Electronic Graffiti

28 January 2015

Isn't it fantastic to be in the midst of an Australian mainstream television series where people with disabilities tell our own stories.  New Zealand has had one for a decade, and we are finally catching up.  I'm loving the "electronic graffiti" discussion about the series, and with your continued support we can help change attitudes.

I first found Attitude Pictures when seeking tenders to make the Twenty Years Twenty Stories series for the Australian Human Rights Commission.  We wanted twenty Australians with disabilities to tell their stories of how a DDA complaint changed their lives, and the lives of hundreds of other Australians.  We did this in five minute films.  Attitude Pictures made ten of those films, and they are great.

Attitude Pictures is an internationally recognised company specialising in television and digital disability content.  It has a ten year history of making high quality documentaries for a mainstream global audience, where people with disabilities tell our stories. Attitude Pictures employ a majority of staff with various disabilities across its work.

The stories it tells are real life experience - the positives and the negatives, the frustrations and the joys.  It follows the "nothing about us without us" mantra.

Across a series, the stories reflect the diversity of disability.  They also reflect the journey from first dealing with disability to the greater awareness and pride we gain as we understand that disability is part of the human condition.  They show that it is people's attitudes towards us, and the barriers which society erects, which limit our opportunities to be fully included in society.

A further huge benefit of Attitude's work is that the programmes do not disappear once they have gone to air.  They are available on the accessible web platform Attitude Live, with closed captions and audio descriptions on much of the content.  This platform is an ongoing resource for people with disabilities, our families, service providers and the broader community.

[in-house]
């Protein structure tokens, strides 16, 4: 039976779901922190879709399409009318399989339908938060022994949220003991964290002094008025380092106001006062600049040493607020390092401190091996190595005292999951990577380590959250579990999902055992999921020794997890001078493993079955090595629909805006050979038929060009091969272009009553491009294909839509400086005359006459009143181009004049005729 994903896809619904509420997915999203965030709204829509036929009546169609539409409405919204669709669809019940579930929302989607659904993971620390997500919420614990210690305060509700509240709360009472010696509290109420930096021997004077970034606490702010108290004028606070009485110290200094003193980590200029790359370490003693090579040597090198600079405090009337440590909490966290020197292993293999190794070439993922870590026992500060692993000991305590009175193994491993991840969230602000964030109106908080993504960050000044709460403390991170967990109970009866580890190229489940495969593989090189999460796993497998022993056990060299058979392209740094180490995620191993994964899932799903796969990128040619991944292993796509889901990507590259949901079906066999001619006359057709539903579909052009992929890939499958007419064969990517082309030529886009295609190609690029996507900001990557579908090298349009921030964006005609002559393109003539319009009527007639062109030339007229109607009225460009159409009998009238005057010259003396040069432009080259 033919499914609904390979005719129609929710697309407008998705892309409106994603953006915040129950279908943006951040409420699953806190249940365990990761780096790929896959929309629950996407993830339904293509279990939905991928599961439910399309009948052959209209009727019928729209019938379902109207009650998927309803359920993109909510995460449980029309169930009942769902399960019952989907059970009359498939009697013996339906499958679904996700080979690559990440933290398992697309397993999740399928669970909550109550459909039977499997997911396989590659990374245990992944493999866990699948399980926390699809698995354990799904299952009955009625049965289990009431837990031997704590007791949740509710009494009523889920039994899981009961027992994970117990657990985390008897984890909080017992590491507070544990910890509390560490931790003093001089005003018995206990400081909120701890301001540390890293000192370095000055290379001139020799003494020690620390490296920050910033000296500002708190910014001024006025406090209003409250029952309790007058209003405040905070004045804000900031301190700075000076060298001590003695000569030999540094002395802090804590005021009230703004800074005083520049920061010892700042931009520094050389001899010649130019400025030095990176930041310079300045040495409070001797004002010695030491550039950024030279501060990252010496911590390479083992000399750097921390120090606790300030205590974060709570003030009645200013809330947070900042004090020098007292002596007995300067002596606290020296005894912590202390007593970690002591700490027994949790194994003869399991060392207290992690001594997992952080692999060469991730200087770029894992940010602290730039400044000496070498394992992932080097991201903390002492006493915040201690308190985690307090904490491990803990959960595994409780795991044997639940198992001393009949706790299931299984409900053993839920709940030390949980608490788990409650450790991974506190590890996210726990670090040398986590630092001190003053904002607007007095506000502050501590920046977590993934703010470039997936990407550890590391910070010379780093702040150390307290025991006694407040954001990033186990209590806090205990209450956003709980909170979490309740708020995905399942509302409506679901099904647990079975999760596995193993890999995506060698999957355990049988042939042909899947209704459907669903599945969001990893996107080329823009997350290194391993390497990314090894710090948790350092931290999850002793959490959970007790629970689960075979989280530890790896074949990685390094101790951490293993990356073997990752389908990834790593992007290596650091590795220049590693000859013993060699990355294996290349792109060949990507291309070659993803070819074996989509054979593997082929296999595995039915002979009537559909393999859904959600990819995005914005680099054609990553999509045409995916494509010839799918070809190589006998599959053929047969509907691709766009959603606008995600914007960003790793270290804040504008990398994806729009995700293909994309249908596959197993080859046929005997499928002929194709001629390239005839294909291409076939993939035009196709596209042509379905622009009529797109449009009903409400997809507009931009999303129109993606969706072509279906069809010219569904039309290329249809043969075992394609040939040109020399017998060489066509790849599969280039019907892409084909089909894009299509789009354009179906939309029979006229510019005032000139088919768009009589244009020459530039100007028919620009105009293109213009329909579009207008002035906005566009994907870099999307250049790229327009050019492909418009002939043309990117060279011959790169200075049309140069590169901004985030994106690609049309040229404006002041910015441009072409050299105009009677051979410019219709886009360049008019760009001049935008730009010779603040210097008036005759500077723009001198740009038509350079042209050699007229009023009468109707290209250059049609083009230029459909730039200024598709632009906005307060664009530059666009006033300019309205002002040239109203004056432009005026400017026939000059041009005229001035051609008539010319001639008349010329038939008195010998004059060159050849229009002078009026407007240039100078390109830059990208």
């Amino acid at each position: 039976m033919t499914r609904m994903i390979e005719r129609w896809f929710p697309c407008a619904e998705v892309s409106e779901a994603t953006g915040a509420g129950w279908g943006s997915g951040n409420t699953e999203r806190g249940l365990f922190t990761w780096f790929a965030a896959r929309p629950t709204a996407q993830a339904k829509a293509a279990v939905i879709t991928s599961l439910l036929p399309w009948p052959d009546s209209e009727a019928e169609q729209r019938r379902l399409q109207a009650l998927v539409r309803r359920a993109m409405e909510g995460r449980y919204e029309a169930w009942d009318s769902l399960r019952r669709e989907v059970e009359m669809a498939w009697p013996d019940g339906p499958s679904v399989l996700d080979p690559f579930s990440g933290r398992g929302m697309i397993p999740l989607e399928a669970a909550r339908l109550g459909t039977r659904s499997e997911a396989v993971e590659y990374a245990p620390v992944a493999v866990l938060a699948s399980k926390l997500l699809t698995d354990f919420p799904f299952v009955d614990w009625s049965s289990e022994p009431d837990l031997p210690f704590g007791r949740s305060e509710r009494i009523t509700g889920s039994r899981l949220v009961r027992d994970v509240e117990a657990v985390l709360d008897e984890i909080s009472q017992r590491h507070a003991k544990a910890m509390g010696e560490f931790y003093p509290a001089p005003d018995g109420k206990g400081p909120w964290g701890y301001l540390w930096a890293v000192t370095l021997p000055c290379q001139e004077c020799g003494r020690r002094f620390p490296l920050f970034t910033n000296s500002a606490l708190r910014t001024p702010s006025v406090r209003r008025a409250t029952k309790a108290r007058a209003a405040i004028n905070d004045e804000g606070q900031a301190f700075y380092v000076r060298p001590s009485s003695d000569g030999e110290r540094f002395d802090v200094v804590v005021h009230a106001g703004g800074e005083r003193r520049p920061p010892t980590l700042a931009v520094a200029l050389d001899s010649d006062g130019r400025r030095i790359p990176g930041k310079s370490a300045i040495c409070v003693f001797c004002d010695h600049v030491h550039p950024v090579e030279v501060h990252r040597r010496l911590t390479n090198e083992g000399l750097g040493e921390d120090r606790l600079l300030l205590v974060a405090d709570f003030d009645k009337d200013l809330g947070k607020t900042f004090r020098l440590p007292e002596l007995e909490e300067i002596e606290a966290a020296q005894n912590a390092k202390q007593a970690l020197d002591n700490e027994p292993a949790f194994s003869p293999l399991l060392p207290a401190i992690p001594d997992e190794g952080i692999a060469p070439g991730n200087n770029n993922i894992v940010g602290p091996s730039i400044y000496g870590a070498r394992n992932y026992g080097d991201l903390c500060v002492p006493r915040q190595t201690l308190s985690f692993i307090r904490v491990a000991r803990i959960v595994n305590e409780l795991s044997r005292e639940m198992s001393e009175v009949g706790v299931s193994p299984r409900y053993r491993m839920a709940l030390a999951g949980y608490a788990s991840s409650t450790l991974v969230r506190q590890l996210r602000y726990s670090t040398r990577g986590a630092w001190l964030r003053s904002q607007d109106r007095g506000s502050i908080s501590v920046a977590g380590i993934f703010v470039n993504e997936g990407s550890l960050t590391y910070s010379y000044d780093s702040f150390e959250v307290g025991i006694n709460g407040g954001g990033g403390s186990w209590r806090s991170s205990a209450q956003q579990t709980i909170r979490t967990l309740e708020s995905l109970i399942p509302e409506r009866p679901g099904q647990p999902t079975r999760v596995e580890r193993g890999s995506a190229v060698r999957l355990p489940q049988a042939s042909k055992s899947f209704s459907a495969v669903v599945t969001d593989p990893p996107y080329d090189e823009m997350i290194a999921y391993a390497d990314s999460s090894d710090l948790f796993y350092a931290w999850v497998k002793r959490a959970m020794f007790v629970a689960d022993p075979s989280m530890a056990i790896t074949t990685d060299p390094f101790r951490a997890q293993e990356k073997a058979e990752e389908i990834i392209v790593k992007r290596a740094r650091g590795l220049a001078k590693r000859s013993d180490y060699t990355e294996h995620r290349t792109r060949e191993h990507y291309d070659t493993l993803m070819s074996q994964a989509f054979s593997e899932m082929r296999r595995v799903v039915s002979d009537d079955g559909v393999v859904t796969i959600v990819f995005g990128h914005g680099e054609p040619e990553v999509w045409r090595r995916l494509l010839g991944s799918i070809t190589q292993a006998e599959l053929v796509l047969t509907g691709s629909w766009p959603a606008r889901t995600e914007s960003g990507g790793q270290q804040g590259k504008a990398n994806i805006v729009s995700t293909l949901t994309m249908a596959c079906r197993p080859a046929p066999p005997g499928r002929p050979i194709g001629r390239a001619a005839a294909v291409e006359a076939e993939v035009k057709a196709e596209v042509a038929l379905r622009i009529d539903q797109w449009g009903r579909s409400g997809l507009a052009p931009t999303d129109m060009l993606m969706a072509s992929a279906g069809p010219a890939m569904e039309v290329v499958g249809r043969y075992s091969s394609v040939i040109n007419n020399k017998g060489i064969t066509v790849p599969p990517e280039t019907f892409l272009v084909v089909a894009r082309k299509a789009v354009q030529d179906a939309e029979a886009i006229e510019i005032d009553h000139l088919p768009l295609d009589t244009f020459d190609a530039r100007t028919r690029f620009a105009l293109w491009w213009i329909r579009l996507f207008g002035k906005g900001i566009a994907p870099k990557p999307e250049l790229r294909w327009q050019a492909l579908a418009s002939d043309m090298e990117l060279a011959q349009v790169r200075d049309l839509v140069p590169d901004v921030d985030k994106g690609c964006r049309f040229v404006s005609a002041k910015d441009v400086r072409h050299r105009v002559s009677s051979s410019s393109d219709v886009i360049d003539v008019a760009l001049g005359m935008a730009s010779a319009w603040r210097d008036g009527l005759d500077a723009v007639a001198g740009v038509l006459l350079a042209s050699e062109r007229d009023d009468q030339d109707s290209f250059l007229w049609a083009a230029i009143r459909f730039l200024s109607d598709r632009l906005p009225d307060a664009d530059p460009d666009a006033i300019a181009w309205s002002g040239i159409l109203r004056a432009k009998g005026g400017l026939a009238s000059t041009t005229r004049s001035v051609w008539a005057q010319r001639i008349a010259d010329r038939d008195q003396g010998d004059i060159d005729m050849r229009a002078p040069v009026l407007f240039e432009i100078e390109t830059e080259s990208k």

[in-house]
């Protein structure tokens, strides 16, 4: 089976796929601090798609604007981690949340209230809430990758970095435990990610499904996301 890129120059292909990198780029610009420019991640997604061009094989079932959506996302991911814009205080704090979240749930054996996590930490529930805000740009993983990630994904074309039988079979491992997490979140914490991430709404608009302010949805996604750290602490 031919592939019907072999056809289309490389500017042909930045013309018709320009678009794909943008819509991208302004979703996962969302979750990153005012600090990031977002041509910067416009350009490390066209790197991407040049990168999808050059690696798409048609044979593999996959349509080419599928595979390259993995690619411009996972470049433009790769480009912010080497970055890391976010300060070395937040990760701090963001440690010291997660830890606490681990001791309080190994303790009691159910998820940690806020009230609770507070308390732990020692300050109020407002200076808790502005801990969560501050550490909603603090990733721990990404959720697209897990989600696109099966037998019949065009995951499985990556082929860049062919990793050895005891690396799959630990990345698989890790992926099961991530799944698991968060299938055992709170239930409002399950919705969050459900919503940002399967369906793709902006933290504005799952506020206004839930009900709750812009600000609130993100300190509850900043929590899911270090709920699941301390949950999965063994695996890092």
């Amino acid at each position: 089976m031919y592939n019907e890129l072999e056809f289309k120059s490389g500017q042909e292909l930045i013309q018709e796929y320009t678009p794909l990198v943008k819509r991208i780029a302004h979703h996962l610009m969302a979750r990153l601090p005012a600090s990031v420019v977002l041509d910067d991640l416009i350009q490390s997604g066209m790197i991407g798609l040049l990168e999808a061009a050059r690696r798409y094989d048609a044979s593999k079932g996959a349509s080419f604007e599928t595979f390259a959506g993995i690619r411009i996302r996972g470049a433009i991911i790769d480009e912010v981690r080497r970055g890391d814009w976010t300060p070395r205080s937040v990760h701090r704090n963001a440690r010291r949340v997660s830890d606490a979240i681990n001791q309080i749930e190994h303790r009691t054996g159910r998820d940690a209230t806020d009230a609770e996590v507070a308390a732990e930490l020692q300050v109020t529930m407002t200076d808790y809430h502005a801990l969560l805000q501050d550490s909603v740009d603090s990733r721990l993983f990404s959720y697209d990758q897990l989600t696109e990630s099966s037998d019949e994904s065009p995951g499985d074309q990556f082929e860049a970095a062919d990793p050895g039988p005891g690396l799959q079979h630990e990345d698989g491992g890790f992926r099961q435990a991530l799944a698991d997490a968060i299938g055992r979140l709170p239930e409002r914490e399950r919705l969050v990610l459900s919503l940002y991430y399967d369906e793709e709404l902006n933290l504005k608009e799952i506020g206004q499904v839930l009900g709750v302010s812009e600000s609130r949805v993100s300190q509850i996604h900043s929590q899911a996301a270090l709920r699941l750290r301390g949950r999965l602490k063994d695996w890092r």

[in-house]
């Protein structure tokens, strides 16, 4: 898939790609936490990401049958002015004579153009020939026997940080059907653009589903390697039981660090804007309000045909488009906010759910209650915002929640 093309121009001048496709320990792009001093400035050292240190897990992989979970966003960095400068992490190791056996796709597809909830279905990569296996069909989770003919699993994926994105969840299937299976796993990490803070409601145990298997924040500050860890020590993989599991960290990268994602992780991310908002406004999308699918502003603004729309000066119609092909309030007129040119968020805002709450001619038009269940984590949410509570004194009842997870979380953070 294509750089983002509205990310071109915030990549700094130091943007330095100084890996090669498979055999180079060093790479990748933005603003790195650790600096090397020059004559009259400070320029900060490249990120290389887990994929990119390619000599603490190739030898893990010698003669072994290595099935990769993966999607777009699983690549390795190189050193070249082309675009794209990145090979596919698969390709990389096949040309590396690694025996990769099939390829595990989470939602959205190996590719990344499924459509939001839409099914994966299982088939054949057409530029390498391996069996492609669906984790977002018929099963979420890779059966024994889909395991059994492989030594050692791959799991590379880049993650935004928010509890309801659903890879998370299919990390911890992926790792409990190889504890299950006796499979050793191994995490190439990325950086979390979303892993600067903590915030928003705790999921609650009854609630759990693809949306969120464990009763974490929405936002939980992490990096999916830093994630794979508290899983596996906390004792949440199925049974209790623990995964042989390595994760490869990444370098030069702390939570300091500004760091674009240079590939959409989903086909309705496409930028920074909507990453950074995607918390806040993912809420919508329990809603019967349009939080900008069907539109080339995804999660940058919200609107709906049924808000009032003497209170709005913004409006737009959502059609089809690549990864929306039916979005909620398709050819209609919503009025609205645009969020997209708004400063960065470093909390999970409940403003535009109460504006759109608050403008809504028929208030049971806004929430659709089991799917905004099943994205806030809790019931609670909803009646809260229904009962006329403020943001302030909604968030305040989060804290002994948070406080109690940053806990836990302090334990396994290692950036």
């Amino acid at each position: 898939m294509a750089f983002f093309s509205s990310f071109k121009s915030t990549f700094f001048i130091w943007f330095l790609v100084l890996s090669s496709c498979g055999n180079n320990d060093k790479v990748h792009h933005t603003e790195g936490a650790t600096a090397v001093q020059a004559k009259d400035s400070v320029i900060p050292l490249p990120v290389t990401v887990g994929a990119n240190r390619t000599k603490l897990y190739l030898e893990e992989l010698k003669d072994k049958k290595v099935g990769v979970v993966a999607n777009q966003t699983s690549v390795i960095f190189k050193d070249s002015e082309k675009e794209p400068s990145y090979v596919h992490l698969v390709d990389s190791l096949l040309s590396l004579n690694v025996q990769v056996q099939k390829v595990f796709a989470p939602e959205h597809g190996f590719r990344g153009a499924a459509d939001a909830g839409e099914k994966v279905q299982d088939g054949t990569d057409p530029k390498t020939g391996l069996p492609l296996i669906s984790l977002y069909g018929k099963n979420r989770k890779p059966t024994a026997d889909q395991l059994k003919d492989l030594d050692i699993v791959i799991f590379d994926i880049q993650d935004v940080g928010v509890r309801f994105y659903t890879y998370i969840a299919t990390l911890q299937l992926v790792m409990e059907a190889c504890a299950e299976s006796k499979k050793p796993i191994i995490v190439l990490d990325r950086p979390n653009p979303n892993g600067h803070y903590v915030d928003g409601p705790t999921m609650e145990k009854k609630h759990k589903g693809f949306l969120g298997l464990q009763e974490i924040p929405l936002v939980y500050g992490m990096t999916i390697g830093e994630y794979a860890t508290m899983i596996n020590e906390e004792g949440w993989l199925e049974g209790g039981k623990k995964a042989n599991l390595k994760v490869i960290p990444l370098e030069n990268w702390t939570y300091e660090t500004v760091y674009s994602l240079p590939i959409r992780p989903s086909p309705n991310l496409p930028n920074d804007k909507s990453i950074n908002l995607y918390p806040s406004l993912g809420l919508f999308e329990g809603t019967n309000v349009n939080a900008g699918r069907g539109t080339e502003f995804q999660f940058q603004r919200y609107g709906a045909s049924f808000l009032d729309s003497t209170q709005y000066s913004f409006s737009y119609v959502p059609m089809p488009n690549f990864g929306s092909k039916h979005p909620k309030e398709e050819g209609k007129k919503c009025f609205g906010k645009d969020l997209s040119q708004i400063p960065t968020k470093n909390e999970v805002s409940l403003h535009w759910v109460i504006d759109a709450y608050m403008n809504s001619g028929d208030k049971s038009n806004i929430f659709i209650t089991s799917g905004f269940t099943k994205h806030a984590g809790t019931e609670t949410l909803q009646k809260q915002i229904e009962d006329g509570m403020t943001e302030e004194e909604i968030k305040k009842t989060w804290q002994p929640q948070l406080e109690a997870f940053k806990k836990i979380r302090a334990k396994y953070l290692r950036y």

Attitude Pictures makes the New Zealand Attitude series with the support of a grant from New Zealand On Air.  A group of us in Australia wanted to see similar programmes aired here.  We also wanted Australian programmes to be available as an ongoing resource.  We decided to start the Attitude Australia Foundation to raise funds for the programmes, and partnered with Attitude Pictures who would make them.

The ABC agreed to air seven of Attitude Pictures programmes, as a way of introducing the concept.  The programmes were gifted to the ABC, and selected for some Australian content.

The Attitude Australia Foundation commenced a crowd-sourcing campaign to fund the first programme of the planned Australian series.  The foundation will, once we have those funds, approach governments, corporates and philanthropists to fund further programmes.  ANZ are already on board, providing the Foundation with a full-time seconded employee.  What we are able to raise will determine how many programmes there are in the series, planned to go to air in the second half of this year.